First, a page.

Across all time and in every culture, persons of power have traveled to alternate realities on the vibrations of a journey drum.

Saturday, November 29, 2014

Making a felted drumstick

This photo album will show how I make a felted drumstick for my shamanic frame drums. Unwashed wool that has lots of lanolin works best.  This wool is from the Falkland Islands and some of the best I have used.  Maybe it is because the sheep protect themselves from the cold with lots of oil.

 First I card the wool and peel off each section, setting these aside until I have 6-7 lengths with which to form the head.

Next the wool sections are laid over a hardwood dowel that has its ends rounded and is sanded along its length,  At this stage everything looks quite fragile.

As more and more pieces of wool are added and the wool is pressed with my hands, the shape begins to resemble a drumstick, but of something I would like for a special dinner.

Once the wool is shaped, and I can feel that the thickness on the tip and sides is about the same density, I gather a boiling kettle of water, a stone, dish soap, and the drumstick on a old broiler pan.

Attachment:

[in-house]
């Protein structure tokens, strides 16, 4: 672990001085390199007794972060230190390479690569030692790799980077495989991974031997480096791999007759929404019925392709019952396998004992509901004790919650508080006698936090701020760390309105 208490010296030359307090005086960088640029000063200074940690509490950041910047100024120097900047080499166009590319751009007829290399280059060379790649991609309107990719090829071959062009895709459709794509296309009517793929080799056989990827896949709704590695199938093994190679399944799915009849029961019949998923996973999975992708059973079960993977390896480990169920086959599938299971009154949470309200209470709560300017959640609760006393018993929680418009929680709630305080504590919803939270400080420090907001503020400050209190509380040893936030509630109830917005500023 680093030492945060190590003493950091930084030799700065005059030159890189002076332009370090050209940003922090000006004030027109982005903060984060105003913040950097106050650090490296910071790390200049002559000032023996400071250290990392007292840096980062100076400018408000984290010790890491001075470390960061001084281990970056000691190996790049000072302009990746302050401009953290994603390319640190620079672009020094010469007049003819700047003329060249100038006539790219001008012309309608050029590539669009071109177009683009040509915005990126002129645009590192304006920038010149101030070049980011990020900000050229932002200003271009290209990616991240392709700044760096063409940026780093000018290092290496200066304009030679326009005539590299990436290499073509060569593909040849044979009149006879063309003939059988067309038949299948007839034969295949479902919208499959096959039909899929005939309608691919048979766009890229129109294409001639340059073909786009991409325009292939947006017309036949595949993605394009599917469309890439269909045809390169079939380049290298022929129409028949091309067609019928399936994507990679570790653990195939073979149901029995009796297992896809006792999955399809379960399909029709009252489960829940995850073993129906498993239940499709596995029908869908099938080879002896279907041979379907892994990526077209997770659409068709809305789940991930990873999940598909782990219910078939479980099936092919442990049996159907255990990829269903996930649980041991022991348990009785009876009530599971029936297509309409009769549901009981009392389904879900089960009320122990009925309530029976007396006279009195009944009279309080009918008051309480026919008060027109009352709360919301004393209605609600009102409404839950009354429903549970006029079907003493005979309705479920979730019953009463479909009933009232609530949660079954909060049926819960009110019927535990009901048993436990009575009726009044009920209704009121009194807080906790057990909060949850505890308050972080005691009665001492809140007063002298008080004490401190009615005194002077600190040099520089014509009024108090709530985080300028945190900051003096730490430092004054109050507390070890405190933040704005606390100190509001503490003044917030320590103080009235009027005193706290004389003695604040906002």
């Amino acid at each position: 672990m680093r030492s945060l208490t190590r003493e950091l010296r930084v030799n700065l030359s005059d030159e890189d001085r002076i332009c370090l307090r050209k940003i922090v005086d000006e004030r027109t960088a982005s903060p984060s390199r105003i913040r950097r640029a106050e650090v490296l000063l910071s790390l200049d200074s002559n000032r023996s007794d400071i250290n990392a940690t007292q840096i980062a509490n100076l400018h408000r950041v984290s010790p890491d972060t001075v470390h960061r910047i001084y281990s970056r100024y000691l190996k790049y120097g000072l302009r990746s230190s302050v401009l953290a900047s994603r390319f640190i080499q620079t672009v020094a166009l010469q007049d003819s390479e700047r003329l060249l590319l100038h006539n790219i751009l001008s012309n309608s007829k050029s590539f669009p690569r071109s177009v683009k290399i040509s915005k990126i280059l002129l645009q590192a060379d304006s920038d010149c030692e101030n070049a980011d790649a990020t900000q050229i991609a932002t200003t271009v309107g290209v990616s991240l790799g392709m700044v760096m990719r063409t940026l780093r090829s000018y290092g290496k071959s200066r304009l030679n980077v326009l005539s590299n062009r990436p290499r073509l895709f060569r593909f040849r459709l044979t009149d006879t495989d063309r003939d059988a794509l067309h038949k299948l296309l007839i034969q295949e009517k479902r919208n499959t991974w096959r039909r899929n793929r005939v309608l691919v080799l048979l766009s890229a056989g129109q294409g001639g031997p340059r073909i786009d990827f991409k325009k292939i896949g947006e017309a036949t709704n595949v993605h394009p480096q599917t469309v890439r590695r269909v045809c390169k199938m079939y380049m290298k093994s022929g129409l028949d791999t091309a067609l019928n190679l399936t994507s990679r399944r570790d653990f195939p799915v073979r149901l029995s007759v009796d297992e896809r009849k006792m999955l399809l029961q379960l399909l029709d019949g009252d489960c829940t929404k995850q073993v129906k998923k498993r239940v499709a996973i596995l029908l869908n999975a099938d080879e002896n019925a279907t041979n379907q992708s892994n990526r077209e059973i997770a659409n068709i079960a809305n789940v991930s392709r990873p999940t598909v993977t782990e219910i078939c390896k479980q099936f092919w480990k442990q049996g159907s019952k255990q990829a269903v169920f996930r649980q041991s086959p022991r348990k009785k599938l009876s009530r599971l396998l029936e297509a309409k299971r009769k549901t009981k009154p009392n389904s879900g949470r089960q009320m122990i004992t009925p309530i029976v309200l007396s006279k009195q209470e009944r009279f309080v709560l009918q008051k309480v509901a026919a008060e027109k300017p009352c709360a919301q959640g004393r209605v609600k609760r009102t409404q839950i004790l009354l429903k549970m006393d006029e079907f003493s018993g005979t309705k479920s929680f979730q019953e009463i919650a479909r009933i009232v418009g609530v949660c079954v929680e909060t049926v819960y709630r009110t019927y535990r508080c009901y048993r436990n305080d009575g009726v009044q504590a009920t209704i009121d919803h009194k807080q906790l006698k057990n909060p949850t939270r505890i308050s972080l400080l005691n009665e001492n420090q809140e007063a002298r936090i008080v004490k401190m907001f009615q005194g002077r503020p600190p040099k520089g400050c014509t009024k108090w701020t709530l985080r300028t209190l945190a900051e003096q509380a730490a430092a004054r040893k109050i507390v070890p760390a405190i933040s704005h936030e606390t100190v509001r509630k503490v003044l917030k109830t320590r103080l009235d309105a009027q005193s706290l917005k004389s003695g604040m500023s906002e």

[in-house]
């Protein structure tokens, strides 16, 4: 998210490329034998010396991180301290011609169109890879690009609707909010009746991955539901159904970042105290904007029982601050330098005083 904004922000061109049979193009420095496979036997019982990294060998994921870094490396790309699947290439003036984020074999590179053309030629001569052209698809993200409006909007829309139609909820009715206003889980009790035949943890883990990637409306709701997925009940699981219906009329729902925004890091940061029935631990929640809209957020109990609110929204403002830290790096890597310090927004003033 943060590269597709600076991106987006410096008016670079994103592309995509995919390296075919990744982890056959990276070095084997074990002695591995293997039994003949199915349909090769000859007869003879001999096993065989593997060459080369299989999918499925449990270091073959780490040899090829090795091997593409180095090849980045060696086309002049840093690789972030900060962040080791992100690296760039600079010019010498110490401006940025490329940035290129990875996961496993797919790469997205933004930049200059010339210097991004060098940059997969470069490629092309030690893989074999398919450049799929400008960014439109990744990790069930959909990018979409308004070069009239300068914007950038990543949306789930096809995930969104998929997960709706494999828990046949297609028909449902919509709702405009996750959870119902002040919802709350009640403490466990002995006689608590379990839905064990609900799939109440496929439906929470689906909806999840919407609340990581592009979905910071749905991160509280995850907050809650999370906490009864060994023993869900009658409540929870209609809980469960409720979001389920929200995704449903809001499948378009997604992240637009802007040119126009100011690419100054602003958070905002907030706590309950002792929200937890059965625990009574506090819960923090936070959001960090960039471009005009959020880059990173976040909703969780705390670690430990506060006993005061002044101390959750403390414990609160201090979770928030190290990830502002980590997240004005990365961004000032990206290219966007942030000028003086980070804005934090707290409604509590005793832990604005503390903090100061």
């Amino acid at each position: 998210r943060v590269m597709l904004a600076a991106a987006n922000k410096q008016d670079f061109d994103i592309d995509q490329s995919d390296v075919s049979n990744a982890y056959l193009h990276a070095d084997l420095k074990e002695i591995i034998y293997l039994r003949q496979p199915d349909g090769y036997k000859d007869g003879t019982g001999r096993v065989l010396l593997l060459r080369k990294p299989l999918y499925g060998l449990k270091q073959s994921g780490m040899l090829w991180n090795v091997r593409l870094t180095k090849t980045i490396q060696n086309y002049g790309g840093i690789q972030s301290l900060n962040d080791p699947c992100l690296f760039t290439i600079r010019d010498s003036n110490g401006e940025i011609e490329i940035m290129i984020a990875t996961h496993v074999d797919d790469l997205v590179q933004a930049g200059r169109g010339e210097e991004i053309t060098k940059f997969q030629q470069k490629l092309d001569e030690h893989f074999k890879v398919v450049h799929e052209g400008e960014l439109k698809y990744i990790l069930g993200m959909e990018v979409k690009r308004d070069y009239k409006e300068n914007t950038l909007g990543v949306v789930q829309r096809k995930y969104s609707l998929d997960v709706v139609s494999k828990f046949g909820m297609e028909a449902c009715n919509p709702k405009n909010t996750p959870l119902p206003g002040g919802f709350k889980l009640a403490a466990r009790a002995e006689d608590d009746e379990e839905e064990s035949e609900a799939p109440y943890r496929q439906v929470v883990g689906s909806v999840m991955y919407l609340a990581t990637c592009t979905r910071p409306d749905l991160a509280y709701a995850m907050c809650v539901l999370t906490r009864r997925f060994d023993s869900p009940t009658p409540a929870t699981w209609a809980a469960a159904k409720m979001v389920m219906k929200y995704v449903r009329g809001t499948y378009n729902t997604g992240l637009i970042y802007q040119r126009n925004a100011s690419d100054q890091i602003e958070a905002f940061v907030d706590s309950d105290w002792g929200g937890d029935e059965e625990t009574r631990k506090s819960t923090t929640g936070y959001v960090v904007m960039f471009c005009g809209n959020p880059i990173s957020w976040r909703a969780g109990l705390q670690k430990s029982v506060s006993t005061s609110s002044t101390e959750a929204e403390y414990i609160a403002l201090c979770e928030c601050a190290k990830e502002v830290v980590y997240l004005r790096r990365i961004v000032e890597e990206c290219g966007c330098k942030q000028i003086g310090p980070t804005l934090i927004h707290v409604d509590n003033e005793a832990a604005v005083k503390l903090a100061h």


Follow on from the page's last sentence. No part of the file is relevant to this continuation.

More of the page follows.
This is the scary part!.  It seems that all my hard work to shape the wool has disappeared into soap and water. In fact, this is the scary part.  If the wool wraps around itself and folds over, it will felt to itself instead of into the shape I want--making creases and lines in the finished felt.

As soon as I can tolerate the heat, I use my fingers instead of the stone to push the wool into the stick. The hot water causes the wool to shrink, and the liquid soap causes the fibres to slip past each other.

At some point I cut off the bottom length of wool that stretches down the stick as I squeeze.

A nice shape begins to emerge in the soapy hot water.  Getting to this stage takes me about 1 hour and one full kettle of water. 

The last step is rinsing out the soap with cold water and lots of squeezing, not twisting.  As the soap leaves the felt becomes more and more compressed and tightly fitted to the stick.  

The felt and the stick dry for about two days before I use a felting needle to tighten the fibre even more.  I'll make another photo album of how I use leather and sailor's knot patterns to wrap and decorate the center section of the drumstick.